". . . But the past does not exist independently from the present. Indeed, the past is only past because there is a present, just as I can point to something over there only because I am here. But nothing is inherently over there or here. In that sense, the past has no content. The past -- or more accurately, pastness -- is a position. Thus, in no way can we identify the past as past." p. 15

". . . But we may want to keep in mind that deeds and words are not as distinguishable as often we presume. History does not belong only to its narrators, professional or amateur. While some of us debate what history is or was, others take it into their own hands." p. 153

Silencing the Past: Power and the Production of History (1995) by Michel-Rolph Trouillot

Wednesday, January 15, 2014

Reading Wednesday - The Pagan Lord (2014 in US) by Bernard Cornwell

 #7 in The Saxon Tales of 10th-11th century Danish trained Saxon warrior, Uhtred, who serves the family of Alfred of Wessex. This one shows the nuts and bolts of formulaic story composition. The dry-walling is well-joined and measured, but nonetheless the discerning eye needs more plaster over the seams of structure.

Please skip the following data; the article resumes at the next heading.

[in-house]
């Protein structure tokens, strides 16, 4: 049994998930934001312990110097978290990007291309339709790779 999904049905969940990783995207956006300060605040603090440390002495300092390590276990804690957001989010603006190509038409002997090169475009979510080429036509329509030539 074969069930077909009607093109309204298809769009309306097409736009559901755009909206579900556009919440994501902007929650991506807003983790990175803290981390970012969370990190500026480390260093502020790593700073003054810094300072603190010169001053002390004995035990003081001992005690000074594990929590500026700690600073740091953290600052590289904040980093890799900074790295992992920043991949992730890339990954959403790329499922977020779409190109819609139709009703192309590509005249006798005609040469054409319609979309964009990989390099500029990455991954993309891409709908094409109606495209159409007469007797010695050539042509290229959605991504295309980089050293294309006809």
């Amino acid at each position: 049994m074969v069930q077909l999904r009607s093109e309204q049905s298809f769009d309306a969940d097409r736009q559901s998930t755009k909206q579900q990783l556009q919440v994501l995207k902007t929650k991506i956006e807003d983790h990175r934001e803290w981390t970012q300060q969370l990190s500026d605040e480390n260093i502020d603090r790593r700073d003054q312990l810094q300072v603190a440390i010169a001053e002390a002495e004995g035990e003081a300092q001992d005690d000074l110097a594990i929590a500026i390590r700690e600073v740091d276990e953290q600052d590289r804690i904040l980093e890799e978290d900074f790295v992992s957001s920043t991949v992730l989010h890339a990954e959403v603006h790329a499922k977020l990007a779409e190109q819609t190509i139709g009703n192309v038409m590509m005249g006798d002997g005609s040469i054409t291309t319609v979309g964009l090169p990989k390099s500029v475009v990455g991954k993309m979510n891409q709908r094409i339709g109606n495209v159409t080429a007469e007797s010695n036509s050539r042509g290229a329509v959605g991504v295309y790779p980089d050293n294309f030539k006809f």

\Why no, Lord Uhtred does not take possession of Bebbanburg. There was no plot reason that Uhtred didn't take Bebbanburg, despite author's handwavium trying to explain it.  The obvious reason is that author can't let go of this device to keep Uhtred on the playing field, under the dominion of (some) hated others, rather than becoming the power in his own right he couldn't avoid being, if he sat as lord of his own domain fortress.

That latter development would make for a lot more interesting and new stories than the repetition of what we've already had. Since in terms of the series, we're just at the turn from 10th to 1Ith century perhaps having the fictional Uhtred taking possession of the real Bebbanburg would screw the history too much; the Vikings didn't destroy the Saxon fortification until 993.

The time has arrived to retire Uhtred, who has already survived significantly beyond the average span of a warrior who maintains his leadership as part of the shield wall.

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